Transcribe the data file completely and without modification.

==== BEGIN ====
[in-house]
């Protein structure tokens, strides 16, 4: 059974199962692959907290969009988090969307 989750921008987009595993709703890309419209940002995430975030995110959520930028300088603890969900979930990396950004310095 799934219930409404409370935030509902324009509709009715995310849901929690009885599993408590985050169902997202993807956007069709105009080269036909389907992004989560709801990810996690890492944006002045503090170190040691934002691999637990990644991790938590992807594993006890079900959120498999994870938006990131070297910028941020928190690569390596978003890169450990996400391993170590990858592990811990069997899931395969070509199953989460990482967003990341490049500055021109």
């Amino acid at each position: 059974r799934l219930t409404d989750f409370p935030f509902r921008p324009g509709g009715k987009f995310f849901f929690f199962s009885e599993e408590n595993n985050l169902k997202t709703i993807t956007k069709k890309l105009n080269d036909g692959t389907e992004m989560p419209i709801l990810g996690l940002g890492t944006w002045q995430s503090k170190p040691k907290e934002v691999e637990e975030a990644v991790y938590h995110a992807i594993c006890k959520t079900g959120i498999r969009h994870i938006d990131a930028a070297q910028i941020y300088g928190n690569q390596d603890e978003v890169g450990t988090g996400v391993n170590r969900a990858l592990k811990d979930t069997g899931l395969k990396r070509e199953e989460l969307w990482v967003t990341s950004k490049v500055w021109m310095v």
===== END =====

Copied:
[in-house]
């Protein structure tokens, strides 16, 4: 059974199962692959907290969009988090969307 989750921008987009595993709703890309419209940002995430975030995110959520930028300088603890969900979930990396950004310095 799934219930409404409370935030509902324009509709009715995310849901929690009885599993408590985050169902997202993807956007069709105009080269036909389907992004989560709801990810996690890492944006002045503090170190040691934002691999637990990644991790938590992807594993006890079900959120498999994870938006990131070297910028941020928190690569390596978003890169450990996400391993170590990858592990811990069997899931395969070509199953989460990482967003990341490049500055021109």
């Amino acid at each position: 059974r799934l219930t409404d989750f409370p935030f509902r921008p324009g509709g009715k987009f995310f849901f929690f199962s009885e599993e408590n595993n985050l169902k997202t709703i993807t956007k069709k890309l105009n080269d036909g692959t389907e992004m989560p419209i709801l990810g996690l940002g890492t944006w002045q995430s503090k170190p040691k907290e934002v691999e637990e975030a990644v991790y938590h995110a992807i594993c006890k959520t079900g959120i498999r969009h994870i938006d990131a930028a070297q910028i941020y300088g928190n690569q390596d603890e978003v890169g450990t988090g996400v391993n170590r969900a990858l592990k811990d979930t069997g899931l395969k990396r070509e199953e989460l969307w990482v967003t990341s950004k490049v500055w021109m310095v």